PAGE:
Lately, when I hear the gospel accounts of that first Easter morning, I am struck by the impact of the event on those closest to the resurrected Lord.
He is risen.
Three words. Words that you’d think would stir up joy and delight in those who’d heard that very promise from Jesus’ lips – that he would rise again on the third day. Look closely at the Gospel stories, though, and you discover that some quite different emotions were more prominently on display – feelings of confusion and fear.
Feelings that are natural enough, I suppose, given the utter impossibility of what these followers are seeing take place before their very eyes. Still, I wonder if there’s not a deeper, more personal reason for the fear. They know – they see etched in deep relief, in the patterns of their own lives – just how weak is their faith; how quick they were to abandon Jesus a few days before. Surely, they must wonder if there is a price to be paid for having turned their backs on Him. (And don’t we often wonder the same thing, when we reflect on our own sinfulness?)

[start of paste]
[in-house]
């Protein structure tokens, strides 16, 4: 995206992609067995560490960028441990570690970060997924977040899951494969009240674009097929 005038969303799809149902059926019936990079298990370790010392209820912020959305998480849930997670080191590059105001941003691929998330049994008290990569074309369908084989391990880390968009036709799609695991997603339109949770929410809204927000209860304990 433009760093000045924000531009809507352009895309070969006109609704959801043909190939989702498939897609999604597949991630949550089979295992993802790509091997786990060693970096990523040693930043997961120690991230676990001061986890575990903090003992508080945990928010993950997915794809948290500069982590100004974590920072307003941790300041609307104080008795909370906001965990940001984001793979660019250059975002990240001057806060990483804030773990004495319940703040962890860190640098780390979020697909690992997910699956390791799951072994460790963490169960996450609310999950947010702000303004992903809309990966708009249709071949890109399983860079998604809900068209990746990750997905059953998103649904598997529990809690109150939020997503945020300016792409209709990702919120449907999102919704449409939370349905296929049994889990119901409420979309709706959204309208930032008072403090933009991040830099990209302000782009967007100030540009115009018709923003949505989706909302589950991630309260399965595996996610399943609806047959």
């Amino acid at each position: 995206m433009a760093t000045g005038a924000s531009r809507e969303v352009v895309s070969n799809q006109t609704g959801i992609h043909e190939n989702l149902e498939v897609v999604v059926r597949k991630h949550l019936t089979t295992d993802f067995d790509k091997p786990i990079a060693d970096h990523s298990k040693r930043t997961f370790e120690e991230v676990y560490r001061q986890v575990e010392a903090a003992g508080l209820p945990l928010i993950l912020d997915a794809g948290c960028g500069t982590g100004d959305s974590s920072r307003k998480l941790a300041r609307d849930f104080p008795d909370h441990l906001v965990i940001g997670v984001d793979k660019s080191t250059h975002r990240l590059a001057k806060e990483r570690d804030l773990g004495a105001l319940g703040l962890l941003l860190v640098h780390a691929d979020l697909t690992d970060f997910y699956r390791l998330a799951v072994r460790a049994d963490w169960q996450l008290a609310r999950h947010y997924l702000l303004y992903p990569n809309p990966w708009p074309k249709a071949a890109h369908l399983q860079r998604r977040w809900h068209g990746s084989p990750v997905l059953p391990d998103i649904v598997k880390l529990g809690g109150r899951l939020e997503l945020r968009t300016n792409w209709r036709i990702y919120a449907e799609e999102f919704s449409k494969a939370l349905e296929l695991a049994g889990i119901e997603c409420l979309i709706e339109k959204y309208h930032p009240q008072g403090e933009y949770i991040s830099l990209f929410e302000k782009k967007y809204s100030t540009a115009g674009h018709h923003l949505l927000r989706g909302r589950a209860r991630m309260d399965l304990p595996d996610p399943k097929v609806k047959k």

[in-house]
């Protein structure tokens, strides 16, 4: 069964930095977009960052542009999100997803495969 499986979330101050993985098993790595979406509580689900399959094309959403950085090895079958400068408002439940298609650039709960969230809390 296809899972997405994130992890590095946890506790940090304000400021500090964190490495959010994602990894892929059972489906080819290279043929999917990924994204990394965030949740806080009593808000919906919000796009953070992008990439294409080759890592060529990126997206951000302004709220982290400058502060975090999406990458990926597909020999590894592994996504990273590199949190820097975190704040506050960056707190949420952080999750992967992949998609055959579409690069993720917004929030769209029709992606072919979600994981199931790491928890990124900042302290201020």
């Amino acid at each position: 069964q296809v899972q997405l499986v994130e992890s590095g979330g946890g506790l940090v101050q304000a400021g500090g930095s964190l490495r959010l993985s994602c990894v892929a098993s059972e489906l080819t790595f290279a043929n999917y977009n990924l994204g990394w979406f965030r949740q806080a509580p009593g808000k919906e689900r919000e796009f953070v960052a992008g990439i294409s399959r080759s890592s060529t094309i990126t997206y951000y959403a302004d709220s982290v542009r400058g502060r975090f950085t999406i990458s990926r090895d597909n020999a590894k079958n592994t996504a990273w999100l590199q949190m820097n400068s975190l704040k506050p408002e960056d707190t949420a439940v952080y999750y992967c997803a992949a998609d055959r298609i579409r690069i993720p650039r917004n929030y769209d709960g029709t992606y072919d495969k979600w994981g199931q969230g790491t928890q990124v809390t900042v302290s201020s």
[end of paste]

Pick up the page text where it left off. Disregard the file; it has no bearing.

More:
But the Easter event, it turns out, is even more mind-blowing than at first it appears. For not only can they see that He is risen, but His first gift to them is peace. And soon enough, they realize…
All is forgiven.
All the treachery. All the denial. All the self-centeredness. All the faithlessness. All the fear. All the abandonment. It’s all forgiven. All forgotten. All washed away in the blood of the Lamb.
Little by slowly, they come to realize: This is something new. This is utterly beyond what they’ve been taught to expect by their religious traditions. This far exceeds the best deal they could have cooked up in their own minds, relying on their own human limitations. This Easter gift cannot be explained, it can only be experienced.
It is the Truth that they discover in their resurrected Lord…a Truth that in the end, does in fact have the power to fill their hearts with joy:
God is love.
Let us pause now…to recall that we are in the presence of the Holy One.
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